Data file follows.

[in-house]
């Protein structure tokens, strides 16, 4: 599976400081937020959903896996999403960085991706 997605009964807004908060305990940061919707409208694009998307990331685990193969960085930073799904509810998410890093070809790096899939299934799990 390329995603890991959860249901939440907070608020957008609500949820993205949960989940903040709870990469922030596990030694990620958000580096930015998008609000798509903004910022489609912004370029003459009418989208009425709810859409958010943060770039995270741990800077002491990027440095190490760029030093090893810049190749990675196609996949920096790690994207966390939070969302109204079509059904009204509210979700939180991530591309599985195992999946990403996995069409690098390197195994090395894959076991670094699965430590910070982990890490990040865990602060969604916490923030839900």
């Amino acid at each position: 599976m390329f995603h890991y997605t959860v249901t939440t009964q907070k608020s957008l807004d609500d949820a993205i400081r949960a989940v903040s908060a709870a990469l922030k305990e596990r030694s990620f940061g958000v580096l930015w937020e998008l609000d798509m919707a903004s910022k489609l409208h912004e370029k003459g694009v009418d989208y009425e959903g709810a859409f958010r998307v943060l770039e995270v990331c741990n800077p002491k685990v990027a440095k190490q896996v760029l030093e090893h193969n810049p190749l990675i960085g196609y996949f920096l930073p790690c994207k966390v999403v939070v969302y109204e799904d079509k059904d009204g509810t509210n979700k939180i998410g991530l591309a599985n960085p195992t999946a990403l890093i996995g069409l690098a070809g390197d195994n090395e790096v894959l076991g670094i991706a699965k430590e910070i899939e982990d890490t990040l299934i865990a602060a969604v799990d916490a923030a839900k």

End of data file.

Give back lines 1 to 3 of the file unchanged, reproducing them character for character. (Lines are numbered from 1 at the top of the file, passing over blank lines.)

[in-house]
């Protein structure tokens, strides 16, 4: 599976400081937020959903896996999403960085991706 997605009964807004908060305990940061919707409208694009998307990331685990193969960085930073799904509810998410890093070809790096899939299934799990 390329995603890991959860249901939440907070608020957008609500949820993205949960989940903040709870990469922030596990030694990620958000580096930015998008609000798509903004910022489609912004370029003459009418989208009425709810859409958010943060770039995270741990800077002491990027440095190490760029030093090893810049190749990675196609996949920096790690994207966390939070969302109204079509059904009204509210979700939180991530591309599985195992999946990403996995069409690098390197195994090395894959076991670094699965430590910070982990890490990040865990602060969604916490923030839900």
């Amino acid at each position: 599976m390329f995603h890991y997605t959860v249901t939440t009964q907070k608020s957008l807004d609500d949820a993205i400081r949960a989940v903040s908060a709870a990469l922030k305990e596990r030694s990620f940061g958000v580096l930015w937020e998008l609000d798509m919707a903004s910022k489609l409208h912004e370029k003459g694009v009418d989208y009425e959903g709810a859409f958010r998307v943060l770039e995270v990331c741990n800077p002491k685990v990027a440095k190490q896996v760029l030093e090893h193969n810049p190749l990675i960085g196609y996949f920096l930073p790690c994207k966390v999403v939070v969302y109204e799904d079509k059904d009204g509810t509210n979700k939180i998410g991530l591309a599985n960085p195992t999946a990403l890093i996995g069409l690098a070809g390197d195994n090395e790096v894959l076991g670094i991706a699965k430590e910070i899939e982990d890490t990040l299934i865990a602060a969604v799990d916490a923030a839900k």